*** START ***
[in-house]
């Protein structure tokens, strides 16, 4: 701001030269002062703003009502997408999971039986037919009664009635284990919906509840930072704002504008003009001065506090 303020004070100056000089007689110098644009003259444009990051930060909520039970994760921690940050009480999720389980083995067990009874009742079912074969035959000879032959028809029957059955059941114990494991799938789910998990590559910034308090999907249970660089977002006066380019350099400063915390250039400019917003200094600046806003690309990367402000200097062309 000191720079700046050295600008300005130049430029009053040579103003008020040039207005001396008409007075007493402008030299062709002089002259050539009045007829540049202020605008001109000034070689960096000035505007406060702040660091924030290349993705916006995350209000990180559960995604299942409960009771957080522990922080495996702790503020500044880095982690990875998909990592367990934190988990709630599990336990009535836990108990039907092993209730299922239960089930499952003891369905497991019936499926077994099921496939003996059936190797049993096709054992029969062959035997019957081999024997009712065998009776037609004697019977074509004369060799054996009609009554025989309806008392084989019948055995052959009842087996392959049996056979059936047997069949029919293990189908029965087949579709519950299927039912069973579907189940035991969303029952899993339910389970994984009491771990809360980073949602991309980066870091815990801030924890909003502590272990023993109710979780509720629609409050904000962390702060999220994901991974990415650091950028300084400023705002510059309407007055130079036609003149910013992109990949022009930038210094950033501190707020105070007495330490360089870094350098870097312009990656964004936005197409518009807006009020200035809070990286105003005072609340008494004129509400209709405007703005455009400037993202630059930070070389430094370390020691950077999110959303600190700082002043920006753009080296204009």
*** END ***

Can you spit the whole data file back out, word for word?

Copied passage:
[in-house]
């Protein structure tokens, strides 16, 4: 701001030269002062703003009502997408999971039986037919009664009635284990919906509840930072704002504008003009001065506090 303020004070100056000089007689110098644009003259444009990051930060909520039970994760921690940050009480999720389980083995067990009874009742079912074969035959000879032959028809029957059955059941114990494991799938789910998990590559910034308090999907249970660089977002006066380019350099400063915390250039400019917003200094600046806003690309990367402000200097062309 000191720079700046050295600008300005130049430029009053040579103003008020040039207005001396008409007075007493402008030299062709002089002259050539009045007829540049202020605008001109000034070689960096000035505007406060702040660091924030290349993705916006995350209000990180559960995604299942409960009771957080522990922080495996702790503020500044880095982690990875998909990592367990934190988990709630599990336990009535836990108990039907092993209730299922239960089930499952003891369905497991019936499926077994099921496939003996059936190797049993096709054992029969062959035997019957081999024997009712065998009776037609004697019977074509004369060799054996009609009554025989309806008392084989019948055995052959009842087996392959049996056979059936047997069949029919293990189908029965087949579709519950299927039912069973579907189940035991969303029952899993339910389970994984009491771990809360980073949602991309980066870091815990801030924890909003502590272990023993109710979780509720629609409050904000962390702060999220994901991974990415650091950028300084400023705002510059309407007055130079036609003149910013992109990949022009930038210094950033501190707020105070007495330490360089870094350098870097312009990656964004936005197409518009807006009020200035809070990286105003005072609340008494004129509400209709405007703005455009400037993202630059930070070389430094370390020691950077999110959303600190700082002043920006753009080296204009």